KUALA LUMPUR, Feb 3, 2016:
In a city famous for its food, the Ho Yan Hor Museum (HYHM) stands out as a treasure trove of a brilliant day filled with activities worth spending the time in Ipoh, the capital of Perak.
HYHM, which had a successful soft launch on Jan 16 this year, is awe-inspiring even before you enter, thanks to its pre-war heritage architecture.
The building, located in Jalan Bijeh Timah in the heart of Ipoh Old Town, was the orginal home of Dr Ho Kai Cheong, the founder of the Ho Yan Hor herbal tea business, which eventually grew to become a successful modern day business empire.
From the herbal tea business, Ho set up the Ho Yan Hor Medical Hall, later renamed as Ho Yan Hor Sdn Bhd.
Today, it is known as Hovid Bhd, a public listed company and one of the nation’s leading pharmaceutical manufacturers.
The museum shares the amazing stories of the founder plus provides the discovery of the origins and evolution of the heritage herbal tea, including the herbs used by Dr Ho to make his herbal tea.
Museum manager Ng Chern Yuan said the HYHM means a lot to the family of Dr Ho as they are celebrating the 75th anniversary of the Ho Yan Hor herbal tea business, which started in 1941.
She explained that Dr Ho started by renting a room in the shop, which he eventually bought over as the business grew.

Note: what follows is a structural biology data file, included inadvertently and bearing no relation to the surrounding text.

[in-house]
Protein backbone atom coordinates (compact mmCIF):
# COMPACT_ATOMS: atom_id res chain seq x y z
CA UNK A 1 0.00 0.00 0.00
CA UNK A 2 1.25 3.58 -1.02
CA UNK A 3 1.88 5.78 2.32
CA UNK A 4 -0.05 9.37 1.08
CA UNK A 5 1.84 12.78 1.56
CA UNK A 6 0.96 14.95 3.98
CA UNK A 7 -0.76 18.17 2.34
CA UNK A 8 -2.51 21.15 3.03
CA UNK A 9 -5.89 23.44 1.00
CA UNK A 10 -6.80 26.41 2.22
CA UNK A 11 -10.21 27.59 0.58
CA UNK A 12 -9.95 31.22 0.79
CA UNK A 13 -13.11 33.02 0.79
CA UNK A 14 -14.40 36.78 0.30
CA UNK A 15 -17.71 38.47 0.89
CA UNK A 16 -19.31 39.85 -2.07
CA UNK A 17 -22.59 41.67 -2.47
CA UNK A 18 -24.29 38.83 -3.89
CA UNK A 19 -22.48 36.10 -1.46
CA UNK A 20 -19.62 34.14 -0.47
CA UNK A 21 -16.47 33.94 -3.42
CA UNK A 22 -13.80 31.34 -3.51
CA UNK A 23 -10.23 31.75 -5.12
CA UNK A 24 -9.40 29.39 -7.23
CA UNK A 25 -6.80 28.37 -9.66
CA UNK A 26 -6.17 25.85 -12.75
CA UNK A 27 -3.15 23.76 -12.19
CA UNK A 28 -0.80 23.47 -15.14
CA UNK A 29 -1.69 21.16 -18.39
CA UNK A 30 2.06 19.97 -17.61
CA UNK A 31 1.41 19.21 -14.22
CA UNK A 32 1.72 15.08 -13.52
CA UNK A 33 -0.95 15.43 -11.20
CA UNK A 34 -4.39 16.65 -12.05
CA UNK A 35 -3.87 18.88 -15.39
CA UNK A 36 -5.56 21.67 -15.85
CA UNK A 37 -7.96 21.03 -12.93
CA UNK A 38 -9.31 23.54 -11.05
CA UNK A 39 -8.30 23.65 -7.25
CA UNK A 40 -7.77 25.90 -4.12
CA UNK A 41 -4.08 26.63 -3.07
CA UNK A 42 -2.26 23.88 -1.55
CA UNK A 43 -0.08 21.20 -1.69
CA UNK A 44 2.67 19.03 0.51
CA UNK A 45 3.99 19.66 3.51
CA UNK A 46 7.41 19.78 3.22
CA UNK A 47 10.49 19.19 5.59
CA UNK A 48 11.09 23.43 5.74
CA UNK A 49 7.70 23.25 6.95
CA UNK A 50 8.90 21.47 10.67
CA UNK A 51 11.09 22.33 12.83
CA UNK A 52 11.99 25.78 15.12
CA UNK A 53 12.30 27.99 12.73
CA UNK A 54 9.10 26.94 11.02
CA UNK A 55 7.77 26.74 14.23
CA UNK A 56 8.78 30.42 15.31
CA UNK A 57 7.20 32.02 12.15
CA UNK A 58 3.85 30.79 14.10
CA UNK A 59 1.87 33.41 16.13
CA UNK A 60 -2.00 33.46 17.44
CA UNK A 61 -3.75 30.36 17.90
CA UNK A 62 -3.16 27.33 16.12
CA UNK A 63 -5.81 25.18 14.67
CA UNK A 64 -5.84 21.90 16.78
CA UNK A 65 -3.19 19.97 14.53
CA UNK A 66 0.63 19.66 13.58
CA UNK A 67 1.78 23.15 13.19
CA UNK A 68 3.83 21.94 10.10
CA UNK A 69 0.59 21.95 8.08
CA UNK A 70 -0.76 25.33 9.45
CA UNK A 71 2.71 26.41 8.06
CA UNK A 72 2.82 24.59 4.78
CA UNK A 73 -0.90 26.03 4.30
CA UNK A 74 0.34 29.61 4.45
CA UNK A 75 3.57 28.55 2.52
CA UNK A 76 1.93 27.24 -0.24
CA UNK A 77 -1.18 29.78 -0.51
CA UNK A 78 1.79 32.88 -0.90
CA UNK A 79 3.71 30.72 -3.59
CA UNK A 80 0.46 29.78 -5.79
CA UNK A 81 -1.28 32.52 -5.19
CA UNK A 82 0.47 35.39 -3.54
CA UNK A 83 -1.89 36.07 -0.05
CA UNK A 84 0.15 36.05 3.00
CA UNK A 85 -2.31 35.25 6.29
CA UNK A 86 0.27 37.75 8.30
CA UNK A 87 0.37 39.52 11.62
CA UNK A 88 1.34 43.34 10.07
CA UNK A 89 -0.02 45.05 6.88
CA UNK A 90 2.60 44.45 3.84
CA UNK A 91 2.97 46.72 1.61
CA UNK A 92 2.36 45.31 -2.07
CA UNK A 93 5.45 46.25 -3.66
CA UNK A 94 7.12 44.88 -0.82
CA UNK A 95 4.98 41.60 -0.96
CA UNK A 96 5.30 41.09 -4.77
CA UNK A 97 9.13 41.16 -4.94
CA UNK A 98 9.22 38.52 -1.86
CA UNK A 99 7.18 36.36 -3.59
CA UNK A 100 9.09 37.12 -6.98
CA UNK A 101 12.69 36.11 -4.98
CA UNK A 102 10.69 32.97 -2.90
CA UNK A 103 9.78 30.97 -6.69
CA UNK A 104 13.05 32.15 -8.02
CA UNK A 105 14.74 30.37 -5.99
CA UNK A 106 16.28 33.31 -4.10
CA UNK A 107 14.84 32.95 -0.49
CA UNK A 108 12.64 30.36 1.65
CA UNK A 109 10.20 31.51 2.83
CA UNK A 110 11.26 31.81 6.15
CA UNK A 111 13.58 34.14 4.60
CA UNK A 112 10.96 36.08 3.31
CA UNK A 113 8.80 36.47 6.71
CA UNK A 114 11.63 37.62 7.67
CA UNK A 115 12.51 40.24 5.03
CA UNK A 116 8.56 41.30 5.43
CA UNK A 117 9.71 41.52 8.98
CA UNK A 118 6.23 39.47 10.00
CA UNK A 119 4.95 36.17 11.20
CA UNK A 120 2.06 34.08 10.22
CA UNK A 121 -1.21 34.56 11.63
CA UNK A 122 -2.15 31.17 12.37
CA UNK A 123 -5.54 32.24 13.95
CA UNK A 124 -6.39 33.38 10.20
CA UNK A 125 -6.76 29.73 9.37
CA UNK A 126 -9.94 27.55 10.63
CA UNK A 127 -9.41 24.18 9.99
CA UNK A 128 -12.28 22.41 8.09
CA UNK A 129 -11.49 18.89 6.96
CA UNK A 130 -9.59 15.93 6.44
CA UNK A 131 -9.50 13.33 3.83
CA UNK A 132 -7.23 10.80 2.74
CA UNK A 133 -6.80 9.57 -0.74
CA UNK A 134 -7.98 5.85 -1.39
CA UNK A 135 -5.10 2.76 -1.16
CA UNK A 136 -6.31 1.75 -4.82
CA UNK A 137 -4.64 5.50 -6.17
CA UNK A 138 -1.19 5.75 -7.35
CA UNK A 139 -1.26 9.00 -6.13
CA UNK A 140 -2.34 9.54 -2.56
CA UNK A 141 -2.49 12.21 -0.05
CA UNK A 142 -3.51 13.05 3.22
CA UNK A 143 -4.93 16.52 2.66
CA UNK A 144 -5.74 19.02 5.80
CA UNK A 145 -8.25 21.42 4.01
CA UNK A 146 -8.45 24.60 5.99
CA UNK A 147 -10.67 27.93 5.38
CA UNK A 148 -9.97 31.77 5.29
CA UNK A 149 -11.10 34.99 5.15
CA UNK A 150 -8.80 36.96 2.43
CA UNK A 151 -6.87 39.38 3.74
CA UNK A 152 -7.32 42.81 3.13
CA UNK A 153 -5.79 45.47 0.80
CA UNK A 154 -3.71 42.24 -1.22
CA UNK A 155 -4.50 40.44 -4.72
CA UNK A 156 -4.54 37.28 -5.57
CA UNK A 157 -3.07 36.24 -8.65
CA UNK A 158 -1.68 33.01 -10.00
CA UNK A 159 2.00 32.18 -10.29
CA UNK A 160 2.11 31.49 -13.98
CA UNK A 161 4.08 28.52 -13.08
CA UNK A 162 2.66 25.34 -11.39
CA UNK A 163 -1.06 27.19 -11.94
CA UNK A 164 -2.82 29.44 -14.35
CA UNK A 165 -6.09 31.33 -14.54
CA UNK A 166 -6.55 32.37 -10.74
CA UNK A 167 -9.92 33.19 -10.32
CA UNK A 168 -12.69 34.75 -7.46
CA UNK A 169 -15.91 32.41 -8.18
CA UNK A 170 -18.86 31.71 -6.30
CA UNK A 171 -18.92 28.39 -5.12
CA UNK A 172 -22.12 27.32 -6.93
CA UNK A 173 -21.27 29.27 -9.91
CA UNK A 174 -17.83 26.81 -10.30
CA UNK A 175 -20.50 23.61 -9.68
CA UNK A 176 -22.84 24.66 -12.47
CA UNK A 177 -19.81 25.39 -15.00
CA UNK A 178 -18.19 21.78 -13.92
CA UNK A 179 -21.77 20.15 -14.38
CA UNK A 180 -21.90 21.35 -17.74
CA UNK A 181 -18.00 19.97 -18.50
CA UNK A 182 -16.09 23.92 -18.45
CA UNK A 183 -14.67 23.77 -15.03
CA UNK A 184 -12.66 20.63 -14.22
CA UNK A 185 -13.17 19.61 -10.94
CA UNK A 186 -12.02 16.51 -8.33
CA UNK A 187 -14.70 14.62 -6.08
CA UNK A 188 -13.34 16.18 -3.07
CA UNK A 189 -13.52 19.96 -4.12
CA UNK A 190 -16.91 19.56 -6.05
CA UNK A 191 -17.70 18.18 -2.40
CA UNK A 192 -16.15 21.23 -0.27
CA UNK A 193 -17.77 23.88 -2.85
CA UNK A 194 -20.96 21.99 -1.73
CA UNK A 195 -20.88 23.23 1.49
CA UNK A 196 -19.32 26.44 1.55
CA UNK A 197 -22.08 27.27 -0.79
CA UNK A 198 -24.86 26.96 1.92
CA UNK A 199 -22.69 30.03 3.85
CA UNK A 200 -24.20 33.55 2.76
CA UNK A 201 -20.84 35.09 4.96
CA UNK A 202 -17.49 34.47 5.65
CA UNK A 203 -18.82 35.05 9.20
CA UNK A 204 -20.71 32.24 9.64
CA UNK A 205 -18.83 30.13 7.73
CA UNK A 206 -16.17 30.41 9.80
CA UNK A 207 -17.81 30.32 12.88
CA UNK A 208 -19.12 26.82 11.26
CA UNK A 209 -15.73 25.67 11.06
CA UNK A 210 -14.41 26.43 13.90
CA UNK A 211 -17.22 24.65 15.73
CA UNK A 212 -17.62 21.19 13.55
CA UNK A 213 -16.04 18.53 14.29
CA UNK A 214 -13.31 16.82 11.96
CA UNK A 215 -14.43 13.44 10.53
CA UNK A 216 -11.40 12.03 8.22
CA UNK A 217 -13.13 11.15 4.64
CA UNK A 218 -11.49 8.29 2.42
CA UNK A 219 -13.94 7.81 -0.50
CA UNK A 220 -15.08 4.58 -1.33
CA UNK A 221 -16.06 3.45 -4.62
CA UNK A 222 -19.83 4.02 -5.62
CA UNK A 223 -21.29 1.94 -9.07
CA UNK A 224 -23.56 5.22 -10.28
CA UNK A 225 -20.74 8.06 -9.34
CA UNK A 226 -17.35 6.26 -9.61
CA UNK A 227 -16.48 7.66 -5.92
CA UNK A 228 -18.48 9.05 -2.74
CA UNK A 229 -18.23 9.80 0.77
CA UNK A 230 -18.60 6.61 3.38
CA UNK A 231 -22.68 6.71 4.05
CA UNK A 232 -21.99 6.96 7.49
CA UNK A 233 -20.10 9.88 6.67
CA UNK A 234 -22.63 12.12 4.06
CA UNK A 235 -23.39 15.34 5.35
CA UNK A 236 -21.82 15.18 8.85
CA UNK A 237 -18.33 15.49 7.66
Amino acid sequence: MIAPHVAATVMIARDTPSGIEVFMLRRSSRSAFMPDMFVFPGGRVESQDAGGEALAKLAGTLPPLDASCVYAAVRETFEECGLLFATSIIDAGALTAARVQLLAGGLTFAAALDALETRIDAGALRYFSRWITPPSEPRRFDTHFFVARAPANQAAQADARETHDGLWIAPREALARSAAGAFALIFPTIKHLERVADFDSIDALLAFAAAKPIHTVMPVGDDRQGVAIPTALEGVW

For a time, the building was rented out to a locksmith, and then it was empty for several years.
“Last year, Ian Anderson, a museum consultant from Ipoh World Sdn Bhd, approached the family and proposed a museum to honour the memory of Dr Ho and the inspiring success story behind the business.
“The museum is also to honour Ho Yan Hor as an Ipoh brand which is now well-known around the world,” she told The Rakyat Post in an interview.
The building also features a mural painting titled “Evolution” by Lithuania-born artist Ernest Zacharevic, famous for a series of wall paintings across Georgetown and Ipoh.
Painted in black and white, it depicted the golden days of tin mining in Ipoh.
The museum is scheduled to close during the Chinese New Year and reopen on Feb 10.
The museum is open from 10am to 4pm. Entrance is free.